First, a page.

About at week ago I got a call from my dad asking for assistance from his “memory” (something he occasionally calls me since he is constantly forgetting things). He knew that one of my nieces, his granddaughters, has a birthday coming up, but he couldn’t remember which one and when it was. After having this conversation I sat down to begin looking for an article to write about for this blog post. I decided it might be interesting to look at gender differences and memory, as I find myself acting as the “memory” for most of the men in my life. In my search I found a study entitled “Gender differences in memory test performance among children and adolescents” that looks at these differences” (http://www.sciencedirect.com/science/article/pii/S0887617702001622)
Loew, Mayfeild, and Reynolds, the authors of the article, conducted a simple study to test memory differences between child and adolescent boys and girls. To do so, the researchers gave the core and supplementary subtests of the Test of Memory and Learning (TOMAL) to 1279 individuals, 637 males and 642 females, ranging from 5 to 19 years old. The results of the test showed that females scored higher on the verbal sections of the TOMAL, while male participants scored higher on spatial memory tests.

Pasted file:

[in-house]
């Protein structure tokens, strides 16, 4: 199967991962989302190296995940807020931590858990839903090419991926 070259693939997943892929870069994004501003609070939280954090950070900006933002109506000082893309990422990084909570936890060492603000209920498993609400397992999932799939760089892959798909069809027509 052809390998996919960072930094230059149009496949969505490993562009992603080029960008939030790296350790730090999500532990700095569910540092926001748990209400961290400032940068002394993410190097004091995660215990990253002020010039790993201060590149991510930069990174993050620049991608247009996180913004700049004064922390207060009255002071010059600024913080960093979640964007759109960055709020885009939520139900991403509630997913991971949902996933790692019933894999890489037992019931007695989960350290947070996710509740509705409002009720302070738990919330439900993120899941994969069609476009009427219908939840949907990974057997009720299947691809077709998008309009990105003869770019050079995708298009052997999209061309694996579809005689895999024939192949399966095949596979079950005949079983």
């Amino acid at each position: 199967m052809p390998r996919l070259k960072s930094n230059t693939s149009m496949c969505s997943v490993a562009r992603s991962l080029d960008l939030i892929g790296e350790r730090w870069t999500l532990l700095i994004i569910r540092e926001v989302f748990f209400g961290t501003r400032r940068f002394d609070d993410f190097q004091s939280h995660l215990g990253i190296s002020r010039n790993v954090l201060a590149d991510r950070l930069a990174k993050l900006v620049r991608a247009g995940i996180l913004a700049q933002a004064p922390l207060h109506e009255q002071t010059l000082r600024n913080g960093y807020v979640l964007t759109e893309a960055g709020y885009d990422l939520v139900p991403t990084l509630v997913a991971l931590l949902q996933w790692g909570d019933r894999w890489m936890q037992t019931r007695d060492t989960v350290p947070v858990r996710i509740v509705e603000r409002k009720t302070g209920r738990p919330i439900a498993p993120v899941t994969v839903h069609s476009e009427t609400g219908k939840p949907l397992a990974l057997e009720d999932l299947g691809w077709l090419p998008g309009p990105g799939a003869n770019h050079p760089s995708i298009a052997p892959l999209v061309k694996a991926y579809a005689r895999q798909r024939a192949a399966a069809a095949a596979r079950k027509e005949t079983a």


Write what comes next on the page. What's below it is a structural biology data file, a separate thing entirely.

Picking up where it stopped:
The results of this study don’t necessarily support my everyday experiences. I find myself constantly having to remember what my dad said he needed at the store, or where my stepfather put his car keys, verbal and spatial tasks respectively. However, I understand that there are individual differences and the participants in this study may not have had such needy, forgetful family members!